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Council acts to support West Point employees and strengthen safeguards at treatment facility


Implementing recommendations and accommodating reporting of concerns at facility


The Metropolitan King County Council today took steps to ensure that the disaster that crippled the county’s West Point Treatment Plant in February will not happen again. The Council unanimously adopted two pieces of legislation. One requires the implementation of the recommendations made by the independent panel that investigated the plant failure; the second considers ways to address staff retention needs at the plant, and the ability to confidentially report concerns about conditions at West Point.

“These two pieces of legislation will help the Wastewater Treatment Division take the necessary steps to ensure that West Point is prepared to both prevent future floods as well as manage peak flows and respond to potential emergency situations,” said Councilmember Jeanne Kohl-Welles, whose district includes the West Point Plant.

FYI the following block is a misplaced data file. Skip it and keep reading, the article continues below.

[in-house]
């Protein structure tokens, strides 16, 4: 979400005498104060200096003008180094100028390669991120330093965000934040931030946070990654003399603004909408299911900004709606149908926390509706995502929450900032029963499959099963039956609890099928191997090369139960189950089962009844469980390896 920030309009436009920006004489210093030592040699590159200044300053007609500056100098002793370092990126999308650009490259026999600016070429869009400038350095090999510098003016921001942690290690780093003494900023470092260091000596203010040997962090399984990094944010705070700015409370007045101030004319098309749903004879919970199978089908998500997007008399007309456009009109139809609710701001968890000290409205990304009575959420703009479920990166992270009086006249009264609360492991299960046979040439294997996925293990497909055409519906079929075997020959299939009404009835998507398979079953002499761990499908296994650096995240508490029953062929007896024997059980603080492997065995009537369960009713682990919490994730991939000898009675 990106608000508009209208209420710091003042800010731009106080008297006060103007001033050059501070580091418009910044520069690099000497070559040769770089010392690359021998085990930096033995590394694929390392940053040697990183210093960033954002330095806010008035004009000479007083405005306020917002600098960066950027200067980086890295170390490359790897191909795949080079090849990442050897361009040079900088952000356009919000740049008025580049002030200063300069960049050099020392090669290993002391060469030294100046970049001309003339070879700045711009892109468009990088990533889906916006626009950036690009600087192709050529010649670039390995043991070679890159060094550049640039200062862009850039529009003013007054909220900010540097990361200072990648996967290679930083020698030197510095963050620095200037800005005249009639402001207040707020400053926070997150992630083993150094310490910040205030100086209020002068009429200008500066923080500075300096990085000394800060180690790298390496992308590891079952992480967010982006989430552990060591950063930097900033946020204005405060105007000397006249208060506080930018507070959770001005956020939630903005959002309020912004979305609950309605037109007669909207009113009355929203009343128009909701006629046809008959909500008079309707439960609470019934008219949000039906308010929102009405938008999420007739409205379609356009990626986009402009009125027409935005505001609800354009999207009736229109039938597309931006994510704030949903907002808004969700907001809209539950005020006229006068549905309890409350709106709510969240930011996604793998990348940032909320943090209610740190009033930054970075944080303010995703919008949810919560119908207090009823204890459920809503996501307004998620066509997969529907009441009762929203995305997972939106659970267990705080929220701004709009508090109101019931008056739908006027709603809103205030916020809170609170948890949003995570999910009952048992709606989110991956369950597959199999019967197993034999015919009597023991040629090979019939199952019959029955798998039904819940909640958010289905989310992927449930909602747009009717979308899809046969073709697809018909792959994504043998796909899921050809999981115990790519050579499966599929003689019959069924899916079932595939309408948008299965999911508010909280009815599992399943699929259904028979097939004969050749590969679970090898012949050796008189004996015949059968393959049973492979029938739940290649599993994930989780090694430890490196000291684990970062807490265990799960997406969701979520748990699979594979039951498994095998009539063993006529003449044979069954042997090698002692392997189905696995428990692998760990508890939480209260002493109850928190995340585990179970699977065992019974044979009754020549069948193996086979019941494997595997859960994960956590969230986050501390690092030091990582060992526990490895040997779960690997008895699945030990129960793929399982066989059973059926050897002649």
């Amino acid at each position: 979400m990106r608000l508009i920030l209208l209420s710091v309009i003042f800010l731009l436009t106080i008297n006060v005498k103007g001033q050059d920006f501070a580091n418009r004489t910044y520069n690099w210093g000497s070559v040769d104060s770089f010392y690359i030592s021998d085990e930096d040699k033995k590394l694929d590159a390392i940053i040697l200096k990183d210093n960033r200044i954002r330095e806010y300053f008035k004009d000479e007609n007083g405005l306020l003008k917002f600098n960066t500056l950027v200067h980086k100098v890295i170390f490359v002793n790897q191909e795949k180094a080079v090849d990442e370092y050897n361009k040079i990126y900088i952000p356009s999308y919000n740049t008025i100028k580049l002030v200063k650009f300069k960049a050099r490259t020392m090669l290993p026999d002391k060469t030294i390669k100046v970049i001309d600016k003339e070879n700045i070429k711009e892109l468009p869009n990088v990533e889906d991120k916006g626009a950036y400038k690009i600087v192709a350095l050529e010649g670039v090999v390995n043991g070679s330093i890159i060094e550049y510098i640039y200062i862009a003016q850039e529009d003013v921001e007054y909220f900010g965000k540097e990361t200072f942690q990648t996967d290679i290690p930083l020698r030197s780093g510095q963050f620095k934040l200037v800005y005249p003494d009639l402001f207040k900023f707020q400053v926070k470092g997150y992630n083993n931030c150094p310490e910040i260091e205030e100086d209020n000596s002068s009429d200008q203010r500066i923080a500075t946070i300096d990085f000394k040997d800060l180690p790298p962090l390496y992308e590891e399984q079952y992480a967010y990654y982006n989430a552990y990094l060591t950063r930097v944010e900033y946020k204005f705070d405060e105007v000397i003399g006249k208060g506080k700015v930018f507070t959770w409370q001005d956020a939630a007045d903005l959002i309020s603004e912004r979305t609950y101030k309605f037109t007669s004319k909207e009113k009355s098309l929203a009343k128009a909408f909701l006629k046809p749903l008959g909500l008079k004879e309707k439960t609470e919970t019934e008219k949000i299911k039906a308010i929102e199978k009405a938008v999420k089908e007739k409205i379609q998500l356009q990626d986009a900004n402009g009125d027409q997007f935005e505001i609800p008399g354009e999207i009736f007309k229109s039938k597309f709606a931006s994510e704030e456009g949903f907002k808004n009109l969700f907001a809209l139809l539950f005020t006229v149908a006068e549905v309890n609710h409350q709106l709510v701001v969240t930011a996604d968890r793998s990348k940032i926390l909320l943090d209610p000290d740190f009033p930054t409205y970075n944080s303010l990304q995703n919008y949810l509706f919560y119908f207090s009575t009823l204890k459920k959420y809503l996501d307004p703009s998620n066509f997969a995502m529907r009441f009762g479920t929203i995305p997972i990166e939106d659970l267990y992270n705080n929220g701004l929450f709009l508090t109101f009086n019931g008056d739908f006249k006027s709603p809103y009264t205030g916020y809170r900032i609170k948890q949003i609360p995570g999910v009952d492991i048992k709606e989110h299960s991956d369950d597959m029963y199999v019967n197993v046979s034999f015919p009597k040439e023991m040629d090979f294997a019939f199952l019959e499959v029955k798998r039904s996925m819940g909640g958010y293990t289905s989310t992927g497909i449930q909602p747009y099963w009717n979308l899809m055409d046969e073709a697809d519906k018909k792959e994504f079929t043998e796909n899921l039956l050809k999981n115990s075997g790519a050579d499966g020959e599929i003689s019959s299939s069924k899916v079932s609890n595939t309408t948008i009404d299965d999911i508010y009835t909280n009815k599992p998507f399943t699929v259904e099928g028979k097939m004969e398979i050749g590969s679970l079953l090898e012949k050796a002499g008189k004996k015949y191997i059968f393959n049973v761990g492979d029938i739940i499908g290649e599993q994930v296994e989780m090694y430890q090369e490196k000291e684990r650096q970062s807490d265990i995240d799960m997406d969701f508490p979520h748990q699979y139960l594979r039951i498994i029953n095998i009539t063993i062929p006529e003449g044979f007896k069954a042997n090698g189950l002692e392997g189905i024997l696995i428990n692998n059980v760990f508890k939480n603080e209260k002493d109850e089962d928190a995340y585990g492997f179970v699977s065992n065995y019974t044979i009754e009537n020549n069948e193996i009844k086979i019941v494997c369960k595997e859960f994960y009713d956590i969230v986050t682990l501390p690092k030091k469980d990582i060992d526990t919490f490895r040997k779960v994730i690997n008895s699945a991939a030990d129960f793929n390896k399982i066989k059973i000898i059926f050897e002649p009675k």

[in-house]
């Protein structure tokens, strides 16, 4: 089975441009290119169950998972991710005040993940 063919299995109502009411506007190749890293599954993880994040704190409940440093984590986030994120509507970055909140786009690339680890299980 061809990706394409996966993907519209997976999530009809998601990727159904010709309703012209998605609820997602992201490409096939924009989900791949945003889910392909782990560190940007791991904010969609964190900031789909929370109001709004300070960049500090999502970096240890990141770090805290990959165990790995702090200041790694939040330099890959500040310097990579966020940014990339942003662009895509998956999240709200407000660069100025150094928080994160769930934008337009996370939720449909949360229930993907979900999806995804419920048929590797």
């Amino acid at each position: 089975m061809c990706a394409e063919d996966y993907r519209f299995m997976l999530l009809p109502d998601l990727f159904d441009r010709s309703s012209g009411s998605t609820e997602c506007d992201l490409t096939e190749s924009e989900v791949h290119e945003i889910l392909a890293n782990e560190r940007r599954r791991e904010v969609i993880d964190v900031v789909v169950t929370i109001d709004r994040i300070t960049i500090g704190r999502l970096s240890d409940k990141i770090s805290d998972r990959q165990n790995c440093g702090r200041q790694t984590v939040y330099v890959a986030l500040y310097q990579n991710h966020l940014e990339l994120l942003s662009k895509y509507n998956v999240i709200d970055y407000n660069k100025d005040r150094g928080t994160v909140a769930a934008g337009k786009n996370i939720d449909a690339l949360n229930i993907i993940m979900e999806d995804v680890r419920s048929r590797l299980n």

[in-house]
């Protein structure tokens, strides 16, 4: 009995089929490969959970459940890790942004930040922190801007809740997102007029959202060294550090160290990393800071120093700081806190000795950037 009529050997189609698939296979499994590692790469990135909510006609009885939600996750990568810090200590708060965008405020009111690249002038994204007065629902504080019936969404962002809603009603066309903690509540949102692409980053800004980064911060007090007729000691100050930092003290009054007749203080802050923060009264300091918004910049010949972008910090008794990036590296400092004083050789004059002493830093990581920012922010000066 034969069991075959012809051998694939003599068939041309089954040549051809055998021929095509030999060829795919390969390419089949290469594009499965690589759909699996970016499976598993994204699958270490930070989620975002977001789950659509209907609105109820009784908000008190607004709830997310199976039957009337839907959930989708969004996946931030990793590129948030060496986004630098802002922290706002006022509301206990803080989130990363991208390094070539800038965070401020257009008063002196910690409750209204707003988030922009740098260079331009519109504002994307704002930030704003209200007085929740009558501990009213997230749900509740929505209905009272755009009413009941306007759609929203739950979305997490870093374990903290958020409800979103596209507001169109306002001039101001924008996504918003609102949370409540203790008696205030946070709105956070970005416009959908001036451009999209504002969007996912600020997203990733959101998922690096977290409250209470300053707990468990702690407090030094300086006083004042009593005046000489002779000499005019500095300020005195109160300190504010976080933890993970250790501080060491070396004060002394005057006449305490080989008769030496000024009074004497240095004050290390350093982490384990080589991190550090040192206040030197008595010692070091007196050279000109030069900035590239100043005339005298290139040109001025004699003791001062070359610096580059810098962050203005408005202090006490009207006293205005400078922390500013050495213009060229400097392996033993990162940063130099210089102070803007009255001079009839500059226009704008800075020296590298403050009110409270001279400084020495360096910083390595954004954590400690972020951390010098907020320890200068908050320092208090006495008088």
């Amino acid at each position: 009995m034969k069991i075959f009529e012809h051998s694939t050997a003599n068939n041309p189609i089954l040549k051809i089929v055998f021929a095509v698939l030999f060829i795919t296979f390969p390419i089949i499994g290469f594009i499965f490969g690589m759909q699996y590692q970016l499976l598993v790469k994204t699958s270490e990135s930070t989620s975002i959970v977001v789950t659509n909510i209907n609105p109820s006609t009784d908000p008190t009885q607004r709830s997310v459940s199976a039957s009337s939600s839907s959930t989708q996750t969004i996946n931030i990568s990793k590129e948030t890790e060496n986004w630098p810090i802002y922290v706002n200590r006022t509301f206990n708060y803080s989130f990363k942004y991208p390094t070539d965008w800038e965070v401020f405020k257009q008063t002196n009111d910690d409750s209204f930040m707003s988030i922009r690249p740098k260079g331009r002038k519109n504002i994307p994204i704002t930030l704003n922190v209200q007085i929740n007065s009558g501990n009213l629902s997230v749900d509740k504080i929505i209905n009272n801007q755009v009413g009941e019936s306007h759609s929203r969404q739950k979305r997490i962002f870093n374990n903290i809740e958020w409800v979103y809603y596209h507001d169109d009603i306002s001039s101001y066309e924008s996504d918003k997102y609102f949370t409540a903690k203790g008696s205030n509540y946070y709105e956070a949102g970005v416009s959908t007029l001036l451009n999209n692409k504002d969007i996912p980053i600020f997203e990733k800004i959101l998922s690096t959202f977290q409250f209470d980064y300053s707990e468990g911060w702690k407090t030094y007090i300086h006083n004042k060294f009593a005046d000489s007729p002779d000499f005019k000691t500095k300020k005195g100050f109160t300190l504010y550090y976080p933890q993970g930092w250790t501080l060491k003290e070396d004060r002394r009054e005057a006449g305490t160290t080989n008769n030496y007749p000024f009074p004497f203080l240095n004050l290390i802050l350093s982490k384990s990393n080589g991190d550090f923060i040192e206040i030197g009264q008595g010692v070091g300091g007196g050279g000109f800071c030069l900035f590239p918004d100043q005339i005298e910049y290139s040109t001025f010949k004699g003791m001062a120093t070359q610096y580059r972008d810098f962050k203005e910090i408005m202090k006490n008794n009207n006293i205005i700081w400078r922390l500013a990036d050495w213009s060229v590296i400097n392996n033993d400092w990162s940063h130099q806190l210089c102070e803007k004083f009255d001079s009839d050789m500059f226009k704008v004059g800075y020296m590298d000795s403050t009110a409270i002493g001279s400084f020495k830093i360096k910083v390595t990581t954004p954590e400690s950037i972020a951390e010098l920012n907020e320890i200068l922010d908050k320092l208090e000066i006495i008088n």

On February 9, effluent pumps at the West Point Treatment Plant failed, flooding the facility and spilling thousands of gallons of untreated wastewater into Puget Sound. The Council called for an independent assessment of the system failure, which was conducted by AECOM Technical Services this summer. The independent assessment provided a number of key recommendations to prevent future incidents at West Point.

The Council approved legislation calling for the implementation of the recommendations from AECOM as well as requirements of the Washington Department of Ecology as part of Ecology’s administrative order assessed against the County for water quality violations caused by the plant failure. The measure requires the County Executive, by February 15, 2018, to transmit to the Council his plan to implement the recommendations and the Ecology administrative order.

The second ordinance adopted by the Council directs direction to the County Executive to develop recommendations for an ongoing staff reporting tool by which staff can confidentially communicate suggestions or concerns to agency management regarding facility operational matters.

The ordinance also requires the Executive to explore ways to retain the specialized staff that operates West Point, which has seen significant employee turnover.
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